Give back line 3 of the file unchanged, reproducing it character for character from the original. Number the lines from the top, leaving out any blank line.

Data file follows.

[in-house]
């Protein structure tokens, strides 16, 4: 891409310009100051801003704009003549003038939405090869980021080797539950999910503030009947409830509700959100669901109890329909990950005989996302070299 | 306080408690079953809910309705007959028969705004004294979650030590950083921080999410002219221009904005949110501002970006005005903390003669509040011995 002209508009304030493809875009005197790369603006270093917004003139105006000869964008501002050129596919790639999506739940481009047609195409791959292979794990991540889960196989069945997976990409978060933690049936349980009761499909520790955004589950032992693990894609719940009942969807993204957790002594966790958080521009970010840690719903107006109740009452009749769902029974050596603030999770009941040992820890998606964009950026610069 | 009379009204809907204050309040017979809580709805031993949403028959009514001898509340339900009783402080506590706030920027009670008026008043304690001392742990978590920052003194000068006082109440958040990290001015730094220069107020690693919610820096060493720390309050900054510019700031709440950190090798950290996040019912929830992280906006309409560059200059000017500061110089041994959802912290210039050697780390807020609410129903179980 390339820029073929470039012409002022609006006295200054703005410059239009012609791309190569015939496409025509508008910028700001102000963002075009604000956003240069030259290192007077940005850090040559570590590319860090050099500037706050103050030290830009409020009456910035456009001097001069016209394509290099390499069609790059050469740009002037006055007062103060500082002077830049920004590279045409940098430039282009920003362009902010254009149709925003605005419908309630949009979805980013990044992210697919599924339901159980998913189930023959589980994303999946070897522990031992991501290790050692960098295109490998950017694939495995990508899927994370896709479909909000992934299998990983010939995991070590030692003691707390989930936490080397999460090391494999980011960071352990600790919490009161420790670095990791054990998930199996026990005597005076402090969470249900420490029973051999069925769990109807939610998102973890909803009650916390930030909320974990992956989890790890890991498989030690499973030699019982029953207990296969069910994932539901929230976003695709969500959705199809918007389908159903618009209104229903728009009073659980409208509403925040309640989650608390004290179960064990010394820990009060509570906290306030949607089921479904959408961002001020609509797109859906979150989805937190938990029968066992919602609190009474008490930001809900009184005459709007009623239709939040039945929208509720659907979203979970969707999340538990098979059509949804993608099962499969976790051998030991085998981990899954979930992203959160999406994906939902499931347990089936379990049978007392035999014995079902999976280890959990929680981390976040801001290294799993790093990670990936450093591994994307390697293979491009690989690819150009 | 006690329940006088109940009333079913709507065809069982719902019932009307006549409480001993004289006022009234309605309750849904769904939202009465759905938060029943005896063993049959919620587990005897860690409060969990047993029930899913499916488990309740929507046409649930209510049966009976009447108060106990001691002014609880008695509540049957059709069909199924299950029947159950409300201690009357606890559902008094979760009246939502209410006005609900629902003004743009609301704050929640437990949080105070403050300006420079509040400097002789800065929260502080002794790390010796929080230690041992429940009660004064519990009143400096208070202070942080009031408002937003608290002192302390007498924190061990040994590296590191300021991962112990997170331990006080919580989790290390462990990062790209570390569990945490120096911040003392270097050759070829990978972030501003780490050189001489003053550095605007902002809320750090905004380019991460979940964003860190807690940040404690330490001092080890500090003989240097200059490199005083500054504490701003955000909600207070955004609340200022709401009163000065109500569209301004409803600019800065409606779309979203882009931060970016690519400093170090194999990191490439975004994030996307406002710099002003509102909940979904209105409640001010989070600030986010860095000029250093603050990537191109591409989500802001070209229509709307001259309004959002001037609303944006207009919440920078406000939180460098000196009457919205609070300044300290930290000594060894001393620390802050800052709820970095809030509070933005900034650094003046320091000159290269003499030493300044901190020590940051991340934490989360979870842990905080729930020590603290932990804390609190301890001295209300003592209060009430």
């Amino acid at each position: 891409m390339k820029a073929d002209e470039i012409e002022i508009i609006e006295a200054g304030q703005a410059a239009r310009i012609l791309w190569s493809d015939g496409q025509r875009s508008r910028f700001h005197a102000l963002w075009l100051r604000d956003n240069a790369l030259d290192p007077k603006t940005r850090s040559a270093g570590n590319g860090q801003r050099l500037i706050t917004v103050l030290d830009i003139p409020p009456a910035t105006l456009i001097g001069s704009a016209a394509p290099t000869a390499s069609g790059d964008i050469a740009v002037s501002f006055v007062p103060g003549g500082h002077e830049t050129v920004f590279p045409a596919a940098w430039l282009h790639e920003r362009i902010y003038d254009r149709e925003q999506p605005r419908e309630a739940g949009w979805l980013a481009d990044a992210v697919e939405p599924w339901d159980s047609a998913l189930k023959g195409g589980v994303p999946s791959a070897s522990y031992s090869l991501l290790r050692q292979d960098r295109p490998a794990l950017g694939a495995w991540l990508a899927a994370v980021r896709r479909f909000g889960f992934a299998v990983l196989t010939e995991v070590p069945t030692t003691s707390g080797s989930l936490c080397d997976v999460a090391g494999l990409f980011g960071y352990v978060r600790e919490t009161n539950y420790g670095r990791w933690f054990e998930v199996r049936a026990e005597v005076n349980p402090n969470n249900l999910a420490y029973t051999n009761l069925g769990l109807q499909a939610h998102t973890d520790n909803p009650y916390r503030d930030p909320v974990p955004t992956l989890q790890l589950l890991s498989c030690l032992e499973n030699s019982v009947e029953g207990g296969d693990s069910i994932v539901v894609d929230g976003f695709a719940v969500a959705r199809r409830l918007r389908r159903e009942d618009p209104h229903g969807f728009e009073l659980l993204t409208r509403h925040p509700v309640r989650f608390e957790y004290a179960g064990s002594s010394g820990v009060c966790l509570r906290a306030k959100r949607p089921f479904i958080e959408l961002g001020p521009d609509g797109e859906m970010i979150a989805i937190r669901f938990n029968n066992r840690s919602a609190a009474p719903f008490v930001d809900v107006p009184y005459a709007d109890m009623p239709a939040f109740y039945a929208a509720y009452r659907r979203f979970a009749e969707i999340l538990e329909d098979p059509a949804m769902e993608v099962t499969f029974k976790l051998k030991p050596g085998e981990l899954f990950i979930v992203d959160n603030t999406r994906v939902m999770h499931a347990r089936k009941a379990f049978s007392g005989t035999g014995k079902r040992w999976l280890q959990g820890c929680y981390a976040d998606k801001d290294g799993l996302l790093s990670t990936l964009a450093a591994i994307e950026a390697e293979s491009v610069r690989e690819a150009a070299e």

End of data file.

């Amino acid at each position: 891409m390339k820029a073929d002209e470039i012409e002022i508009i609006e006295a200054g304030q703005a410059a239009r310009i012609l791309w190569s493809d015939g496409q025509r875009s508008r910028f700001h005197a102000l963002w075009l100051r604000d956003n240069a790369l030259d290192p007077k603006t940005r850090s040559a270093g570590n590319g860090q801003r050099l500037i706050t917004v103050l030290d830009i003139p409020p009456a910035t105006l456009i001097g001069s704009a016209a394509p290099t000869a390499s069609g790059d964008i050469a740009v002037s501002f006055v007062p103060g003549g500082h002077e830049t050129v920004f590279p045409a596919a940098w430039l282009h790639e920003r362009i902010y003038d254009r149709e925003q999506p605005r419908e309630a739940g949009w979805l980013a481009d990044a992210v697919e939405p599924w339901d159980s047609a998913l189930k023959g195409g589980v994303p999946s791959a070897s522990y031992s090869l991501l290790r050692q292979d960098r295109p490998a794990l950017g694939a495995w991540l990508a899927a994370v980021r896709r479909f909000g889960f992934a299998v990983l196989t010939e995991v070590p069945t030692t003691s707390g080797s989930l936490c080397d997976v999460a090391g494999l990409f980011g960071y352990v978060r600790e919490t009161n539950y420790g670095r990791w933690f054990e998930v199996r049936a026990e005597v005076n349980p402090n969470n249900l999910a420490y029973t051999n009761l069925g769990l109807q499909a939610h998102t973890d520790n909803p009650y916390r503030d930030p909320v974990p955004t992956l989890q790890l589950l890991s498989c030690l032992e499973n030699s019982v009947e029953g207990g296969d693990s069910i994932v539901v894609d929230g976003f695709a719940v969500a959705r199809r409830l918007r389908r159903e009942d618009p209104h229903g969807f728009e009073l659980l993204t409208r509403h925040p509700v309640r989650f608390e957790y004290a179960g064990s002594s010394g820990v009060c966790l509570r906290a306030k959100r949607p089921f479904i958080e959408l961002g001020p521009d609509g797109e859906m970010i979150a989805i937190r669901f938990n029968n066992r840690s919602a609190a009474p719903f008490v930001d809900v107006p009184y005459a709007d109890m009623p239709a939040f109740y039945a929208a509720y009452r659907r979203f979970a009749e969707i999340l538990e329909d098979p059509a949804m769902e993608v099962t499969f029974k976790l051998k030991p050596g085998e981990l899954f990950i979930v992203d959160n603030t999406r994906v939902m999770h499931a347990r089936k009941a379990f049978s007392g005989t035999g014995k079902r040992w999976l280890q959990g820890c929680y981390a976040d998606k801001d290294g799993l996302l790093s990670t990936l964009a450093a591994i994307e950026a390697e293979s491009v610069r690989e690819a150009a070299e």